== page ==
Delivering in the first 100 days post MBO
It’s late November and we are hosting the last of our 2013 CEO/Chairman breakfasts at The Savoy. This time, we are joined by a diverse group from a variety of sectors and business sizes. Our topic of discussion quickly zeroes in on the challenges CEOs face when delivering the 100-day plan.
We were not necessarily expecting to find commonality but it seems whatever the size of the business or the sector it sits in, the challenges faced post-MBO remain the same.
Everybody was in agreement that priority number one is for management and investors to be fully aligned in terms of their understanding of what makes the business profitable. Considering the courtship that goes on pre-deal this is perhaps surprising.
Getting the financial reporting right was next on the agenda. Management, especially the CFO/FD need to get on board and understand what the private equity firm needs and wants: they need to advise, contribute and be part of the process but then implement and deliver quickly. Getting the financial reporting wrong in the first few months wastes time and creates unnecessary anxiety, just at the point both sides are really getting to know one another.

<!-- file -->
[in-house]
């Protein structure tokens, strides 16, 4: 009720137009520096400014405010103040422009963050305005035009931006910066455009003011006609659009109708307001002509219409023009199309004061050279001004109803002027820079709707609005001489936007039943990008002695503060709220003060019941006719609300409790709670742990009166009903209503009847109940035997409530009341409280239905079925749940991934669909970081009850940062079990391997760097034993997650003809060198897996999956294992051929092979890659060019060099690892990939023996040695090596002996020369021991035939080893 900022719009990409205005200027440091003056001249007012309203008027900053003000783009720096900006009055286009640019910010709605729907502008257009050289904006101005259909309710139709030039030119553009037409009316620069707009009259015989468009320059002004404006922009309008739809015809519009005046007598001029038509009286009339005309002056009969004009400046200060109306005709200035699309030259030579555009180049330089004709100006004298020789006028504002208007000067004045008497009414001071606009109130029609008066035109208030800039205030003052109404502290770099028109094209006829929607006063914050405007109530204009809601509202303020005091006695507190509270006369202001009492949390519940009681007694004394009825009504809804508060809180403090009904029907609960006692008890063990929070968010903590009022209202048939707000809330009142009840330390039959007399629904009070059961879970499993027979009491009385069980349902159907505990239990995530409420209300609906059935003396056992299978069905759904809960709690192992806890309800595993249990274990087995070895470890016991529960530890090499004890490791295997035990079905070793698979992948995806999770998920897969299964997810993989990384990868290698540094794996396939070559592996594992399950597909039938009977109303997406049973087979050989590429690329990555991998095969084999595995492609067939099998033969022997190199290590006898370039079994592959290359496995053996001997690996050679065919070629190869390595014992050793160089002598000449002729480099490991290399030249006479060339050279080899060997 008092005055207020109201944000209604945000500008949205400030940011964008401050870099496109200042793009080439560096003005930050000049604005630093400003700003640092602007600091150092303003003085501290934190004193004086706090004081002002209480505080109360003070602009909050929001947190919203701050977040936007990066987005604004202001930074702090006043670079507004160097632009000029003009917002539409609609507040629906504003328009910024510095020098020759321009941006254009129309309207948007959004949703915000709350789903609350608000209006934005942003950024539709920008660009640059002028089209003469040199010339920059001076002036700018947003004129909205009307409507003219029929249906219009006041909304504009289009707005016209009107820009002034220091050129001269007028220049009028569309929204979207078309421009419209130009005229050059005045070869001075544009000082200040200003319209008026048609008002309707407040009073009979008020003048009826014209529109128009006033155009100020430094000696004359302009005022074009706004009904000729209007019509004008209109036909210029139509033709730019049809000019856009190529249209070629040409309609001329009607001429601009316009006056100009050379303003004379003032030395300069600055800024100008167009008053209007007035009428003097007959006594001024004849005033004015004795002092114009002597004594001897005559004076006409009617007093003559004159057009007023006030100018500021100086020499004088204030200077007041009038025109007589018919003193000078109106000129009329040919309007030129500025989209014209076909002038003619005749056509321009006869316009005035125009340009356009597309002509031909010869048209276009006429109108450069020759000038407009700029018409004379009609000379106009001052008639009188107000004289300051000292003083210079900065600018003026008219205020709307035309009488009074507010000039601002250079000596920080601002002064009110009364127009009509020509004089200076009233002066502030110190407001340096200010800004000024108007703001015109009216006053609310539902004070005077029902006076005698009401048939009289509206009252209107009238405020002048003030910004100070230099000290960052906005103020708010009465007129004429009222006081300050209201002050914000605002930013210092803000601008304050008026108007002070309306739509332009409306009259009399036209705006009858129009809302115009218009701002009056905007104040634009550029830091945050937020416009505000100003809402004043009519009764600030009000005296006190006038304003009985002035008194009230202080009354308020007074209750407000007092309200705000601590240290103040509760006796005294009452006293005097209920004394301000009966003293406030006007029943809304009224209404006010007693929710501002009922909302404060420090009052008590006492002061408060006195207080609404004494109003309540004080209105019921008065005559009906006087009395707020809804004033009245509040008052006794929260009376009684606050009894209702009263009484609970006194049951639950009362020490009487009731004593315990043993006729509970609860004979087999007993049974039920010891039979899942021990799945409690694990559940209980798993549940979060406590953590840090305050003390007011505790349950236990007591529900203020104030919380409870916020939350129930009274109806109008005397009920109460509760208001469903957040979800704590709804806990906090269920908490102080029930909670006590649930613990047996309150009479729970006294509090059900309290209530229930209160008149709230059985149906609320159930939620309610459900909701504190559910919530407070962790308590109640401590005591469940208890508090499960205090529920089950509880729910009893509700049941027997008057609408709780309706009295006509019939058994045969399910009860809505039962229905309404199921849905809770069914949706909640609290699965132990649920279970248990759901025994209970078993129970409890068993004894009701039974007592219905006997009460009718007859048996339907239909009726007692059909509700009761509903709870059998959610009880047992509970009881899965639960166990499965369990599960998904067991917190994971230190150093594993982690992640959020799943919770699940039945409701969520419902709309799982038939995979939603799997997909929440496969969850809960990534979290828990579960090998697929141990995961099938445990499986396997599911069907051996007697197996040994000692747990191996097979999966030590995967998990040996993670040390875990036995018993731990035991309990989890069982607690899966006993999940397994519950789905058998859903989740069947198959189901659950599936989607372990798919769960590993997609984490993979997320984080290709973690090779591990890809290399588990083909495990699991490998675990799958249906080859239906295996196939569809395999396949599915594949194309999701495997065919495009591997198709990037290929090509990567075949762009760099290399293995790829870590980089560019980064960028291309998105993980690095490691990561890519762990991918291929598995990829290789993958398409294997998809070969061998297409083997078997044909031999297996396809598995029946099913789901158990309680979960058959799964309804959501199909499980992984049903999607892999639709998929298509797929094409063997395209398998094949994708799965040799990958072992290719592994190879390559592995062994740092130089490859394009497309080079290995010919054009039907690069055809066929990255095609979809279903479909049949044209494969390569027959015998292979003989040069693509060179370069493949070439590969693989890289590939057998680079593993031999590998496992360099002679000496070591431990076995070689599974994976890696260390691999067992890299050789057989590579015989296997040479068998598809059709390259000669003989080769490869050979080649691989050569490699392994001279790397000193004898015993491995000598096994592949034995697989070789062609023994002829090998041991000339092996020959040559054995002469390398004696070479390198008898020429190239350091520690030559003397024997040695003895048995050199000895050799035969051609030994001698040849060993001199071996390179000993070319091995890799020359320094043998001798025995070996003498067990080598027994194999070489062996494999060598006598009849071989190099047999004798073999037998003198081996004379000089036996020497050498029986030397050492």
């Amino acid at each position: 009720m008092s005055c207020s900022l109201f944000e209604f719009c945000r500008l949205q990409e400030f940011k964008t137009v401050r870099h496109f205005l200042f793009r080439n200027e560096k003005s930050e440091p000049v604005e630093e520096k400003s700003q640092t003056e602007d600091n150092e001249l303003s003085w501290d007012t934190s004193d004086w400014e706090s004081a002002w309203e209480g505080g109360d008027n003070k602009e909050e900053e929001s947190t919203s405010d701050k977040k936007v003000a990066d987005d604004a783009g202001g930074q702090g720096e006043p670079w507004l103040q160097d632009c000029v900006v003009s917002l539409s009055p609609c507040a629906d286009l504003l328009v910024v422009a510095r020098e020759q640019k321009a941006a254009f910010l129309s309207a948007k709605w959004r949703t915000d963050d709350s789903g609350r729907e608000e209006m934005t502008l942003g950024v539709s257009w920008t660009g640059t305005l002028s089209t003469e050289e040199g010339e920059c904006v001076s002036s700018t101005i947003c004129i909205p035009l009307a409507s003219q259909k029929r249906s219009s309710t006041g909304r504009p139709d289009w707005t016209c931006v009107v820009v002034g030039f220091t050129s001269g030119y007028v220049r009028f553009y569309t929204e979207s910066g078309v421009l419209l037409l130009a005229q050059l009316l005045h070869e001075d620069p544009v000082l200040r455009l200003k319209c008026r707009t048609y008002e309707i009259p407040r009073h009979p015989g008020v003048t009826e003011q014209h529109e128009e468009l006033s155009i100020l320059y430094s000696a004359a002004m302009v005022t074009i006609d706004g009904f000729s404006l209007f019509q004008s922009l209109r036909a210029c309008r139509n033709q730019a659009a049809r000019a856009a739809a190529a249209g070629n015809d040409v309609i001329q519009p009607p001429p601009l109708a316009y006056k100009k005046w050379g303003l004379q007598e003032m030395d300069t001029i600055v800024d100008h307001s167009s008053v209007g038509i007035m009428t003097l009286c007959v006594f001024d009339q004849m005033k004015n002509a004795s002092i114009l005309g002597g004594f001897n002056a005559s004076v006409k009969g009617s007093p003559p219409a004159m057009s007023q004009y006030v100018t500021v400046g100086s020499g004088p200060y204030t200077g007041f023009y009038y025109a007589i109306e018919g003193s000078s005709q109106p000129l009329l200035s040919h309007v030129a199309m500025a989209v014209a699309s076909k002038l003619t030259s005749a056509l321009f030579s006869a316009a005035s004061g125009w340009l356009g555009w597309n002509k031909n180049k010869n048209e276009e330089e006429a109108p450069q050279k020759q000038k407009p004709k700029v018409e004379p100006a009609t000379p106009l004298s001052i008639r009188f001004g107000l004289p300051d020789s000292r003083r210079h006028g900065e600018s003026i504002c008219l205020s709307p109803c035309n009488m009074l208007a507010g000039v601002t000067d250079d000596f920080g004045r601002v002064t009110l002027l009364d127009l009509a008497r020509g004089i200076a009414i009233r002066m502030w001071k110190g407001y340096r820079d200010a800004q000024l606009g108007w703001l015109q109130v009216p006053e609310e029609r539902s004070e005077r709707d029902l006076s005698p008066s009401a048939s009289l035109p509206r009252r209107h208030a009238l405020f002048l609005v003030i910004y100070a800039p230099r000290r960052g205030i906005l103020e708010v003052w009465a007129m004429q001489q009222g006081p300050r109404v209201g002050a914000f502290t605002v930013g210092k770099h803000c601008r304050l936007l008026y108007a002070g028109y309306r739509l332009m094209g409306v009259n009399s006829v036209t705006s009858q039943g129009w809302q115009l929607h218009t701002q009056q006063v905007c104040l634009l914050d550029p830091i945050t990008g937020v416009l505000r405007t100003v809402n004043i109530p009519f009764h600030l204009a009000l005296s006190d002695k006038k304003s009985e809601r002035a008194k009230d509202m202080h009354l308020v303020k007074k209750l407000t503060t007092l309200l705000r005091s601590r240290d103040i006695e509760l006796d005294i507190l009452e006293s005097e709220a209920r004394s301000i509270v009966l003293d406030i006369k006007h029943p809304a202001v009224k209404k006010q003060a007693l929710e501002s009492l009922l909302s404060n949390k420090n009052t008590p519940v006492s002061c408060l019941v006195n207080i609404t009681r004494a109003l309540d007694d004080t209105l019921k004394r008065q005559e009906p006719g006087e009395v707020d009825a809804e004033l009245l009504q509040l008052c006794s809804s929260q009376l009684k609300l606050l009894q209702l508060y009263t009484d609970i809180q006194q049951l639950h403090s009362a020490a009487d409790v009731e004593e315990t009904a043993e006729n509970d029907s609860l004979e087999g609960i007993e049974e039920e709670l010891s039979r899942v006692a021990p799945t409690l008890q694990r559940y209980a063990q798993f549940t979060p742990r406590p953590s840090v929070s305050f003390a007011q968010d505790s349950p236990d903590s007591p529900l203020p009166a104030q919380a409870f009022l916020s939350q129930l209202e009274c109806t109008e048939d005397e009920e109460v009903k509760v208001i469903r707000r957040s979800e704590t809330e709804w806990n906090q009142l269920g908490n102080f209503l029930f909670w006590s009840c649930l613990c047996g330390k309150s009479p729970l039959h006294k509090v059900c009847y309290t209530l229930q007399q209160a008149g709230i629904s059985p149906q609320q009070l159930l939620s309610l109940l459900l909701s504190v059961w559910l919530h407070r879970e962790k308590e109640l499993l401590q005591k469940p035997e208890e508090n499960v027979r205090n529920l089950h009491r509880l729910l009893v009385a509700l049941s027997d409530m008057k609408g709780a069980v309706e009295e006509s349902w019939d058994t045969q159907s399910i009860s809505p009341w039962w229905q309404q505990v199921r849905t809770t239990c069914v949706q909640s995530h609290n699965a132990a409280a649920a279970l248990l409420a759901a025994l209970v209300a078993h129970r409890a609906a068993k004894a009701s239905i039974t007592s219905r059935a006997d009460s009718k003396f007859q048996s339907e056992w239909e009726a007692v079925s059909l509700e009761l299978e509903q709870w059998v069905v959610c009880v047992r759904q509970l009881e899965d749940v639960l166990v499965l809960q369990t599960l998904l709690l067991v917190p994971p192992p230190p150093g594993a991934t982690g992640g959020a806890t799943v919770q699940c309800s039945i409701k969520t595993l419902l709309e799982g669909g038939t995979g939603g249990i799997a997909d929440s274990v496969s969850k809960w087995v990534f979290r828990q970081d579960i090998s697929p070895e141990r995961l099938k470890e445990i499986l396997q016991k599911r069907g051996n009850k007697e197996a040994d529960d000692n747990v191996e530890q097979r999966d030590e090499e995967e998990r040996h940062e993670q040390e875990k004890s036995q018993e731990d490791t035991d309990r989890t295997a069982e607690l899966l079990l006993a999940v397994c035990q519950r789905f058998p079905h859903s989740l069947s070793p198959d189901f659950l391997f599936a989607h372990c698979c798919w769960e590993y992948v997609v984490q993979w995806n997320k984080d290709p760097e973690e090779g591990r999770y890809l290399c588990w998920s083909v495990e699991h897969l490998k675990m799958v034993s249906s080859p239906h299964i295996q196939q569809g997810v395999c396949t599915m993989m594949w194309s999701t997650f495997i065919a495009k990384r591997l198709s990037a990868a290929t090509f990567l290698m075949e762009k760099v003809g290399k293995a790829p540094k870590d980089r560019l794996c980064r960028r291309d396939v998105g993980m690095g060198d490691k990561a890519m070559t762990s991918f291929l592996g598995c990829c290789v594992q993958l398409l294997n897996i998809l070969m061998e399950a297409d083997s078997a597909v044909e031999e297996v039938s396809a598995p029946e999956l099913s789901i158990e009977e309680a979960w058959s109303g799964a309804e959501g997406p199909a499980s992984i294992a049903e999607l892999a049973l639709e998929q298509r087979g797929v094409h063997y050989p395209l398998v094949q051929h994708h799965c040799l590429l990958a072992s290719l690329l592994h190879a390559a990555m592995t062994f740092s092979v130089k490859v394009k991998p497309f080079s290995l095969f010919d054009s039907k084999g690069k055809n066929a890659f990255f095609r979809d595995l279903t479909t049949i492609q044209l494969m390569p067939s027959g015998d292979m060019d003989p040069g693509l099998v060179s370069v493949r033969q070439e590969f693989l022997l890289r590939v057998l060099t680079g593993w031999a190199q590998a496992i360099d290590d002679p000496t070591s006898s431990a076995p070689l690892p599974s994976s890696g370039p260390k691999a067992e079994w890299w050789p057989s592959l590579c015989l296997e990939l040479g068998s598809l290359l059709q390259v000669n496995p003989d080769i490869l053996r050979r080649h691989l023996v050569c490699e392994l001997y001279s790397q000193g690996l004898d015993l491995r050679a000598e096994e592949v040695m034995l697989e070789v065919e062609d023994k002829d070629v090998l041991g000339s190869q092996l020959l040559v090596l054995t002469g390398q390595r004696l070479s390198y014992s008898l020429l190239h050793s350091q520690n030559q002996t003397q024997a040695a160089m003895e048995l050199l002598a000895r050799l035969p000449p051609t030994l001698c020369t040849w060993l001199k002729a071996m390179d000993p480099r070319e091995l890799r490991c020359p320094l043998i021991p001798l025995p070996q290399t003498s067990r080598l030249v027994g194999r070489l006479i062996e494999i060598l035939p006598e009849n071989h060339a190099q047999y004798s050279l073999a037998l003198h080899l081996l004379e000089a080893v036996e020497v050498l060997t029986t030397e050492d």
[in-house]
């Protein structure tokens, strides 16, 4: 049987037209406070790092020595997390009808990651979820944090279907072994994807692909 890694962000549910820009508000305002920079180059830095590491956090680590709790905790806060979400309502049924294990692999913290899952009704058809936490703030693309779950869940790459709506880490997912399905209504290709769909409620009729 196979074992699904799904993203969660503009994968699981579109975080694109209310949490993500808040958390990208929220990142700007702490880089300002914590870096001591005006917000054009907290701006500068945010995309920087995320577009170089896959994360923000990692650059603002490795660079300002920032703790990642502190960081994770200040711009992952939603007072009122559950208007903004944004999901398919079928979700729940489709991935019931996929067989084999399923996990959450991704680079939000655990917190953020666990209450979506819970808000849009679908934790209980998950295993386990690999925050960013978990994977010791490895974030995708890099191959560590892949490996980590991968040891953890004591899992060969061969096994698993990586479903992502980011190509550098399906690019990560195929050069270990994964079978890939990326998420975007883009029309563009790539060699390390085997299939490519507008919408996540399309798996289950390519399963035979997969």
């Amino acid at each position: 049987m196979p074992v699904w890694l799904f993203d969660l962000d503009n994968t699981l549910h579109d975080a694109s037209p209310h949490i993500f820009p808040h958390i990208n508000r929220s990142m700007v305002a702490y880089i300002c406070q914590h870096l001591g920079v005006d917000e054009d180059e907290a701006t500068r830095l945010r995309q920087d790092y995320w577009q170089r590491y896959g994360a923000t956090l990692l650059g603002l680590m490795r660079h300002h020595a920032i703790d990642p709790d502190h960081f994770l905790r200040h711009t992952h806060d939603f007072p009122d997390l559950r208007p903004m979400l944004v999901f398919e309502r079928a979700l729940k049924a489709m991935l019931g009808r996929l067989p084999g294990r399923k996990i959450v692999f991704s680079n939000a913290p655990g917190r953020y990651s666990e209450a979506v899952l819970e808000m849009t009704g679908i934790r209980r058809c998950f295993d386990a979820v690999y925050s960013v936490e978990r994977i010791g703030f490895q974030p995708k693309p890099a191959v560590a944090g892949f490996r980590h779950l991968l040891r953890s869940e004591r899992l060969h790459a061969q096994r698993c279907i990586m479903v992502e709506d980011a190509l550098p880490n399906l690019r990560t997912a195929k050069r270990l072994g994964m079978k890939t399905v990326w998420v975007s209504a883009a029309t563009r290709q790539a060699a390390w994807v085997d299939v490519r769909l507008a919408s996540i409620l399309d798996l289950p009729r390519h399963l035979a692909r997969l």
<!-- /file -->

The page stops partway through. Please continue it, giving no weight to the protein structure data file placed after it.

Fixing any of the issues that were cause for concern in the due diligence process is next on the list and a number in the room recommended thorough vendor due diligence prior to taking the business to market. Make sure there are no skeletons in the cupboard and if you find any, fix them quickly!
However, it was the discussion on the balance between implementing management processes and good leadership that resonated loudest.
All agreed that developing and working with meaningful KPIs leads to better management control. However, those in the room felt that the mindset of 99.9% of private equity investors is to apply a metric and KPI to any business activity and, in some cases, this can then become overwhelming.
All businesses have a unique personality and culture. A good leadership team understands what makes this personality tick. They know how to inspire, cultivate and redirect if necessary but few investors have absolute faith, especially in the early years, in leadership. So to compensate, they tend to hang too much emphasis on business metrics.
How a portfolio company strikes a balance between management and leadership depends on the environment in which it operates. If the world is not changing, the business is hitting its numbers and an exit is on the horizon then management is essential and leadership less so.
However when trying to deliver change and professionalization good leadership is everything. Leadership is not about mobilizing people to do what they’ve always done well, it’s about getting them to do something new or different and to see their world in a new light.
The 100 day period is all about driving business change and building on the accelerators for growth. Perhaps investors, instead of over worrying about business metrics, should ask themselves if they have a good leader. If the answer is yes, then let them crack on!
Sam Smith, Managing Director
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